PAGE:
3. 3. 2 Introduction Eye tracking devices are becoming a popular tool in a wealth of areas, such as neuroscience, computer science, psychology and market research [4]. Eye tracking has also emerged as a promising method for detecting usability problems, especially in websites [1, 3, 6, 14, 16 and 21]. When using eye tracking in usability studies, it is important to select the most suitable methodology in order to extract relevant and useful data from the participants. The goal of this study is to compare four different retrospective think aloud methods in a website usability test: RTA without any cue, RTA with a video cue (screen video), RTA with gaze plot cues (superimposed eye movements on still images), and RTA with a gaze video cue (superimposed eye movements on a screen video). Previous research has, been done on using no cue, video replay and gaze video replay, but not on using a static gaze image as a cue when doing RTA. The paper is structured as follows: Initially, a brief introduction to eye tracking is given followed by a short presentation of the think aloud methodology as well as why RTA is seen as a suitable method in combination with eye tracking. This is followed by a walkthrough of what material and apparatus were used, what participants were selected for the study, the procedure of the testing and how the data collected was analyzed. The results are then presented and discussed and followed by a brief section containing the conclusions drawn from the study. 3 Background 3.1 How Eye Tracking Works and What Is Measured The basic idea behind eye tracking is that our eye movements can be used to make inferences about our cognitive processes [14]. An eye tracker follows the user’s eye movements by reflecting infrared light onto the eye and then, using a geometrical model, determines the exact gaze point of the user [18]. Although eye tracking has been around since the 1800s, recent advances have made the devices easier to use, not only for the researchers, but also for the participant. The first eye trackers were rather invasive [11], a stark contrast to the remote eye trackers available today. Remote eye trackers, e.g. the Tobii T60/T120/T60 XL, allow participants to sit comfortably in front of a screen equipped with a built-in eye tracking device. To most users, the screen will look almost like a normal computer screen, making it a comfortable and familiar device to work with. Most eye tracking studies aim at analyzing patterns of visual attention of individuals when performing specific tasks (e.g. reading, searching, scanning an image, driving, etc.). In these studies eye movements are typically analyzed in terms of fixations – a pause of the eye movement on a specific area of the visual field, and saccades – rapid movements between fixations [11]. This data is usually illustrated using gaze plots (or scan paths) which show saccades and fixations or aggregated heat maps which show the amount of or length of fixations [15]. 3.2 Think Aloud Methods For usability research, eye tracking data should be combined with additional qualitative data because eye movements cannot always be clearly interpreted without the participant providing context to the data [10]. For example, longer fixations can mean a user found a particular area interesting [3], but it can also mean that they found the area difficult to interpret [10]. Hence, it is important to attempt to supplement eye tracking data with additional information gained from the participants about their experiences [ibid.]. Think aloud methods are often used when attempting to detect usability problems [8,19 and 20]. There are generally two ways to conduct a think aloud interview: either the participants are asked to verbalize their thoughts while they are doing tasks, i.e. concurrent think aloud (CTA), or the participants provide a description of their experiences doing the tasks after each or all of the tasks are completed, i.e. retrospective think aloud (RTA) [10]. Both are relatively simple methods of gaining insight into the participants’ thought © 2009 Tobii Technology - All rights reserved. Tobii Technology and the Tobii logo are either registered trademarks or trademarks of 3 Tobii Technology in the United States and/or other countries. This document is a preliminary draft manuscript and should not be quoted without permission. www.tobii.com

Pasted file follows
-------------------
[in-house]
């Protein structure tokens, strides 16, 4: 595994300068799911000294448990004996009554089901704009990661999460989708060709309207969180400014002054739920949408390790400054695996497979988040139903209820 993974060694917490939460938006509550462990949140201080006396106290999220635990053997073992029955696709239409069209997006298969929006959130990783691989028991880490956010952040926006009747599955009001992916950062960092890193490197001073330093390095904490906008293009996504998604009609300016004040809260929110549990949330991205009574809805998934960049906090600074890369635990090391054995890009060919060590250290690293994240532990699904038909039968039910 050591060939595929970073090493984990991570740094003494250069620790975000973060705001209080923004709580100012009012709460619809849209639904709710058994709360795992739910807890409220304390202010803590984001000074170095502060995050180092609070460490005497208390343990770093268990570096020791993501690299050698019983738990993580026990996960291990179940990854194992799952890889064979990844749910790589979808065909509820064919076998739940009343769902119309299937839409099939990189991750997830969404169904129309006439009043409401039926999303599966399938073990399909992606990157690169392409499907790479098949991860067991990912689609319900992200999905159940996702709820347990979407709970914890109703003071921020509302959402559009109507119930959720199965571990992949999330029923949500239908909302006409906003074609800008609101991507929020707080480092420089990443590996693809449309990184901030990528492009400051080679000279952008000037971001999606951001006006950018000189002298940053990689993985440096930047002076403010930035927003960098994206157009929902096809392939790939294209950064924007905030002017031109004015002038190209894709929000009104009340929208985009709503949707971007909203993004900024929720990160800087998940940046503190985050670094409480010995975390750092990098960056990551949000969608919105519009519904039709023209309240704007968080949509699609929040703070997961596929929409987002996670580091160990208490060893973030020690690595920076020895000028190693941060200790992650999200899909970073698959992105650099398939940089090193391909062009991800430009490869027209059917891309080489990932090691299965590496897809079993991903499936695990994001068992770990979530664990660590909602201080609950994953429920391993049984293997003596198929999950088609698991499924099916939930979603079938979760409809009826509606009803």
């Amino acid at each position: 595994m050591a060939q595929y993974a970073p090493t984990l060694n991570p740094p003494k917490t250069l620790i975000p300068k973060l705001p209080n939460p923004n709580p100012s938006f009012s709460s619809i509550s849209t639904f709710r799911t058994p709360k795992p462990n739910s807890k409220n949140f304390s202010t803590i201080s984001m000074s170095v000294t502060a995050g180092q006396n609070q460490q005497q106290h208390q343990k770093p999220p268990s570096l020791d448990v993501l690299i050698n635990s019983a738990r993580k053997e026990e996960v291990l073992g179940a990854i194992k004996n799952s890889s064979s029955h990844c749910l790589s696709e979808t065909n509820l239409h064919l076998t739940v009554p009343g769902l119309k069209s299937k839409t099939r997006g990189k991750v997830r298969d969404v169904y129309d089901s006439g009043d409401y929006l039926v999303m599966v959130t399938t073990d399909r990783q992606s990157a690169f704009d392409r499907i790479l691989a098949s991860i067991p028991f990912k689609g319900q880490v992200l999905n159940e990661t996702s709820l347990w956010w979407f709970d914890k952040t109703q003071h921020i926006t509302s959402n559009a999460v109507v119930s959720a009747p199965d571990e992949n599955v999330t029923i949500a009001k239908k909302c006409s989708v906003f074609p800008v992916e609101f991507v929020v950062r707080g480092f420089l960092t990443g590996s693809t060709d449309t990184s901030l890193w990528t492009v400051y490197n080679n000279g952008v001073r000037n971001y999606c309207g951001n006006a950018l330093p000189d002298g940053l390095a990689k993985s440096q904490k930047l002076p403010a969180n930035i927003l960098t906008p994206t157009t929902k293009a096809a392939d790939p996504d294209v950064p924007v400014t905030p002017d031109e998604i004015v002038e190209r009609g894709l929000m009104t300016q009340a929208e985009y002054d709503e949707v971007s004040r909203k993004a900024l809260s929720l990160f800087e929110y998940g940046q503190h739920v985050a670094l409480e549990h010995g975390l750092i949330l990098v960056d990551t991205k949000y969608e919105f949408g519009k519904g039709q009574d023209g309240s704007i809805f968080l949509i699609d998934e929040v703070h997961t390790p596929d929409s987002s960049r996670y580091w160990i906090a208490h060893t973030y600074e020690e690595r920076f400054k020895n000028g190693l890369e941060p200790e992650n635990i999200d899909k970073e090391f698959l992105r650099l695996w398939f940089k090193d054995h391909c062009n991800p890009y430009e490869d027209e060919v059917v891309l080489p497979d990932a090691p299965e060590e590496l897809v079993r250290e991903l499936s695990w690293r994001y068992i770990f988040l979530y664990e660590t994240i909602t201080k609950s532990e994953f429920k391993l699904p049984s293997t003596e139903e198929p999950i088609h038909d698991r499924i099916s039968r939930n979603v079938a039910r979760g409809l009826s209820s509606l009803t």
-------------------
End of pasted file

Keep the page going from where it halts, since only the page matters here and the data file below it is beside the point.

4. 4. processes regarding task completion [20]. However, each of these methods offers its own set of problems or limitations which should be considered when selecting a methodology. These include: • Think aloud processes may not be sufficient since certain cognitive processes are unconscious and participants may not be able to adequately verbalize their thought process [5]. • For CTA methods, an issue is that cognitive processes are quicker than verbal processes, so participants might be thinking about more than they are able to verbally express [5]. • CTA is more easily affected by reactivity; participants may perform better or worse in completing tasks due to the nature of the task, i.e. some tasks seems to be easier to do when CTA is used as the participant is forced to structure their thoughts which also means structuring their actions, while other appears harder as the cognitive workload increases as the participant has to both talk and interact with the computer simultaneously [19]. • CTA does not easily allow for measuring timing variables related to how long it takes to complete a task [19]. • CTA may potentially bias the participant’s first impressions, whereas RTA may lead to forgetting their first impressions [2]. • Many participants forget to express their thought processes aloud when encountering difficulties interacting with the user interface if CTA is used [8]. • RTA relies on our highly fallible long-term memory [1], participants may be forgetting important steps in the task [24], or may be intentionally or unintentionally fabricating information [17]. 3.3 Combining Think-Aloud and Eye Tracking Using CTA in combination with eye tracking has proven to be less suitable as participants then produce eye movements which they would not normally do if completing their task on their own in their normal environment [12], e.g. looking away from the screen to describing something to the researcher or by focusing on certain areas of the screen while describing their thought processes regarding that area. Therefore, the RTA method is the recommended method when conducting usability tests where also objective eye movement data will be analyzed. Since fallible memory and potential for fabrication can be problems when performing traditional RTA usability tests, a variety of cued RTA methods have emerged. In a cued RTA the user is presented with a form of replay of the interactions they previously performed in order to help cue their memory [20]. Replays could be, e.g., a video replaying their actions, screen shots, superimposed eye movements on a video, etc. This integrated approach to usability testing has proven to be a way to gain richer data from participants [13]. Presenting these visual stimuli serves as a way to get more detailed information, but also allows the participants to reflect upon their actions in a way they might not have been able to do otherwise [2]. The information gathered from the eye tracker accounts for much of the quantitative data needed, whereas the cued RTA provides qualitative data input from the participants. Using a video cue that features eye movements (a gaze video replay) has been demonstrated as more effective at eliciting comments from users than an un-cued RTA [17]. Showing a playback of participants’ eye- movements overlaid on a video showing the steps they took while completing a task has proven to be a successful way to elicit information from the participants and, in addition, allows for an accurate measure of other variables, such as task time [5, 20]. The post-experience eye-tracked protocol (PEEP) method that utilizes playbacks of people’s eye movements during RTA has shown to be potentially better than a video without eye movements when exploring new or complex environments [1]. One study showed that even if the participants © 2009 Tobii Technology - All rights reserved. Tobii Technology and the Tobii logo are either registered trademarks or trademarks of 4 Tobii Technology in the United States and/or other countries. This document is a preliminary draft manuscript and should not be quoted without permission. www.tobii.com